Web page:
COLUMBUS, Ohio — An unofficial marching band song that made fun of Holocaust victims is the type of thing Ohio State University has pledged to eradicate from the band program, the university said Thursday.
The lyrics were contained in a 2012 version of an unofficial band songbook, according to an article by The Wall Street Journal. Other versions of the songbook had circulated privately among band members over the years, including 2006 and 2010 versions.
An independent investigation of the marching band revealed the existence of the song last year but not the lyrics.
"The 2012 version contained a new, highly offensive song regarding Jews and the Holocaust," according to the 2014 report by former state Attorney General Betty Montgomery.
"Band members indicated that most songs in the Songbook were never actually sung, except for perhaps the 'altered' fight songs of rival schools," Montgomery's report said.
The university on Thursday described the lyrics as "shocking behavior."
Ohio State fired marching band director Jonathan Waters last year after determining he ignored a "sexualized culture" within the band, known to fans as The Best Damn Band in the Land. An internal university investigation found that Waters turned a blind eye to the band's culture of raunchy, profane and suggestive traditions and mishandled sexual discrimination allegations.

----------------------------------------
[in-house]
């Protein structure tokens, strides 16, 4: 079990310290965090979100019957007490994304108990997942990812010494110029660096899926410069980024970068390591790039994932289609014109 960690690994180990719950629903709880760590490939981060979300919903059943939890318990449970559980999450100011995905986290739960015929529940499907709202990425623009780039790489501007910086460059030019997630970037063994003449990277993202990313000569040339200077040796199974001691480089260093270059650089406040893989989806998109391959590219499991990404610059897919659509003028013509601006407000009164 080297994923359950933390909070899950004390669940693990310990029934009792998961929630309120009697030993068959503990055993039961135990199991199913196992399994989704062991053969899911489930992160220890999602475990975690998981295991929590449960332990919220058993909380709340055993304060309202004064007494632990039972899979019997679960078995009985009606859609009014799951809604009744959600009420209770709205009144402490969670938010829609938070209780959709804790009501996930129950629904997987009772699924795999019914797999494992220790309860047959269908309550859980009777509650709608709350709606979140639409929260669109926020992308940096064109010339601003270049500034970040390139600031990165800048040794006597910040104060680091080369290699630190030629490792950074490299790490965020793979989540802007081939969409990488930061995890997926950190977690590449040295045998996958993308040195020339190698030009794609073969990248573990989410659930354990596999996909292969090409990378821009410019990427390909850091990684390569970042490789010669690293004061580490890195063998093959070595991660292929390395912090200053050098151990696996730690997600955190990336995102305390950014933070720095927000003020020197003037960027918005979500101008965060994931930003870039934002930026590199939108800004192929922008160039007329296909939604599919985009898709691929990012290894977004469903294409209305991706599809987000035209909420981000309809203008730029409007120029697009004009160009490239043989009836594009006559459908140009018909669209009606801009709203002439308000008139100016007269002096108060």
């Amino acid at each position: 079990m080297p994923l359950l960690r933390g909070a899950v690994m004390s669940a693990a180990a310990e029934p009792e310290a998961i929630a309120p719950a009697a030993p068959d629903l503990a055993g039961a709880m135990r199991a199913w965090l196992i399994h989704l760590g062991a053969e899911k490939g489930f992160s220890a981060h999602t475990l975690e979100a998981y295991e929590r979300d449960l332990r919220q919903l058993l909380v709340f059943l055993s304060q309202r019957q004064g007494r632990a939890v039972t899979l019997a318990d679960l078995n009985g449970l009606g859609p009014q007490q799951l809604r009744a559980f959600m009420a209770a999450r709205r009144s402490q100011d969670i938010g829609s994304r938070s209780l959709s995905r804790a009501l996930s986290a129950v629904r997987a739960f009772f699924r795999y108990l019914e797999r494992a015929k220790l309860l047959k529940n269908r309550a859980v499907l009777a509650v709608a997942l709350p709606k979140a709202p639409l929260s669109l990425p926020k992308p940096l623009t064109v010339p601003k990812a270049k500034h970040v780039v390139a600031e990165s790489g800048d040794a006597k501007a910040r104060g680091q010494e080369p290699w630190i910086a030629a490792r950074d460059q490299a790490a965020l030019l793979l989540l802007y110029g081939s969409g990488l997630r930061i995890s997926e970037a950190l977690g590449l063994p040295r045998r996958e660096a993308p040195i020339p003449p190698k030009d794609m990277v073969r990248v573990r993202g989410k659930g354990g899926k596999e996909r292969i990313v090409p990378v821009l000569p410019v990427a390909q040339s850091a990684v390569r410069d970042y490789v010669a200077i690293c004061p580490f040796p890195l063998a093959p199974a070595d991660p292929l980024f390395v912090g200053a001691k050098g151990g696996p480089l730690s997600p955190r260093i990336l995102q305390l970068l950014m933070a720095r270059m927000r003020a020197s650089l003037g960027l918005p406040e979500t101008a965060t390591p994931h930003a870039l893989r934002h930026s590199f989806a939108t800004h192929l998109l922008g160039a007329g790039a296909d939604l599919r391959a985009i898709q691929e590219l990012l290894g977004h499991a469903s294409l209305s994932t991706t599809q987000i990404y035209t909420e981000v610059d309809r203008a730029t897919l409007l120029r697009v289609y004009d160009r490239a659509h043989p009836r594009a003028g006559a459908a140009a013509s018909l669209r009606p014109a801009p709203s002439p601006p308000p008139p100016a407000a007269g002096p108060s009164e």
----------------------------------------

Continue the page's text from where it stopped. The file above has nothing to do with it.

Waters said he banned the songbook when he became director but it went underground among some band members.
"I never saw the 2012 version which included the Holocaust song. I think the whole idea is repulsive," he said in a statement Thursday.
Waters' firing came as a surprise to many. At the time, Waters' halftime shows were considered revolutionary. The morphing and dancing scenes designed on iPads garnered hundreds of thousands of hits on YouTube and landed the already celebrated band in an Apple commercial.
Waters has filed a $1 million defamation lawsuit in a state court, alleging the university damaged his reputation so much he can't find work despite previously being among the most respected directors in the field. He's separately pursuing a federal civil rights claim of gender discrimination.